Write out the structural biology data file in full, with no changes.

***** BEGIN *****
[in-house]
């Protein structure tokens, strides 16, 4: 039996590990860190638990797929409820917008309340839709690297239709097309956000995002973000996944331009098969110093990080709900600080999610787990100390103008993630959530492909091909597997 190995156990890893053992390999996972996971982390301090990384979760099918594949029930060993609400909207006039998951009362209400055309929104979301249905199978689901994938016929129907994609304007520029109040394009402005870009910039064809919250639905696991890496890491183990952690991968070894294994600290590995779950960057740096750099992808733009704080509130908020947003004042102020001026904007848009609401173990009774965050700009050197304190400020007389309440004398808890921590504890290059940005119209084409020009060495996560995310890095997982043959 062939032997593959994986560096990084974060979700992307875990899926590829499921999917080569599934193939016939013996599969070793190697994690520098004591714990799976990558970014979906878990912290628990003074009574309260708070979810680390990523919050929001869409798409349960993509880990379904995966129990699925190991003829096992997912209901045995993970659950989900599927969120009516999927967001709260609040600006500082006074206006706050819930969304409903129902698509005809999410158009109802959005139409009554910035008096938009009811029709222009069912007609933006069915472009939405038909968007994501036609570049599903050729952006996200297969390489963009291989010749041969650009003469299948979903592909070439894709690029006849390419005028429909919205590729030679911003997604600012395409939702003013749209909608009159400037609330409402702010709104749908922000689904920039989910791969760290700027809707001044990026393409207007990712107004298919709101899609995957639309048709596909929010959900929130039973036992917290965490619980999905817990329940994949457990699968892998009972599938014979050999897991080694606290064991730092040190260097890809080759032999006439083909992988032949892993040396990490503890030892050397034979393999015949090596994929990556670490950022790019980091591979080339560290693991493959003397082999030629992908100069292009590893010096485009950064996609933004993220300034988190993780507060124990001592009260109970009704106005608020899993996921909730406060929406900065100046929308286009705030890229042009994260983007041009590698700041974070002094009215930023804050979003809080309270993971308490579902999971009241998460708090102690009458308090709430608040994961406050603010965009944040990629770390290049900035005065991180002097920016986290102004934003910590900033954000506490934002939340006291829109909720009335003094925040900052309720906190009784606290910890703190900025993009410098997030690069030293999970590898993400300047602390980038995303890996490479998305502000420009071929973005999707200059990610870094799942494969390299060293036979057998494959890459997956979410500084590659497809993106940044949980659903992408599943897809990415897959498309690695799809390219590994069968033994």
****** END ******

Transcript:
[in-house]
């Protein structure tokens, strides 16, 4: 039996590990860190638990797929409820917008309340839709690297239709097309956000995002973000996944331009098969110093990080709900600080999610787990100390103008993630959530492909091909597997 190995156990890893053992390999996972996971982390301090990384979760099918594949029930060993609400909207006039998951009362209400055309929104979301249905199978689901994938016929129907994609304007520029109040394009402005870009910039064809919250639905696991890496890491183990952690991968070894294994600290590995779950960057740096750099992808733009704080509130908020947003004042102020001026904007848009609401173990009774965050700009050197304190400020007389309440004398808890921590504890290059940005119209084409020009060495996560995310890095997982043959 062939032997593959994986560096990084974060979700992307875990899926590829499921999917080569599934193939016939013996599969070793190697994690520098004591714990799976990558970014979906878990912290628990003074009574309260708070979810680390990523919050929001869409798409349960993509880990379904995966129990699925190991003829096992997912209901045995993970659950989900599927969120009516999927967001709260609040600006500082006074206006706050819930969304409903129902698509005809999410158009109802959005139409009554910035008096938009009811029709222009069912007609933006069915472009939405038909968007994501036609570049599903050729952006996200297969390489963009291989010749041969650009003469299948979903592909070439894709690029006849390419005028429909919205590729030679911003997604600012395409939702003013749209909608009159400037609330409402702010709104749908922000689904920039989910791969760290700027809707001044990026393409207007990712107004298919709101899609995957639309048709596909929010959900929130039973036992917290965490619980999905817990329940994949457990699968892998009972599938014979050999897991080694606290064991730092040190260097890809080759032999006439083909992988032949892993040396990490503890030892050397034979393999015949090596994929990556670490950022790019980091591979080339560290693991493959003397082999030629992908100069292009590893010096485009950064996609933004993220300034988190993780507060124990001592009260109970009704106005608020899993996921909730406060929406900065100046929308286009705030890229042009994260983007041009590698700041974070002094009215930023804050979003809080309270993971308490579902999971009241998460708090102690009458308090709430608040994961406050603010965009944040990629770390290049900035005065991180002097920016986290102004934003910590900033954000506490934002939340006291829109909720009335003094925040900052309720906190009784606290910890703190900025993009410098997030690069030293999970590898993400300047602390980038995303890996490479998305502000420009071929973005999707200059990610870094799942494969390299060293036979057998494959890459997956979410500084590659497809993106940044949980659903992408599943897809990415897959498309690695799809390219590994069968033994």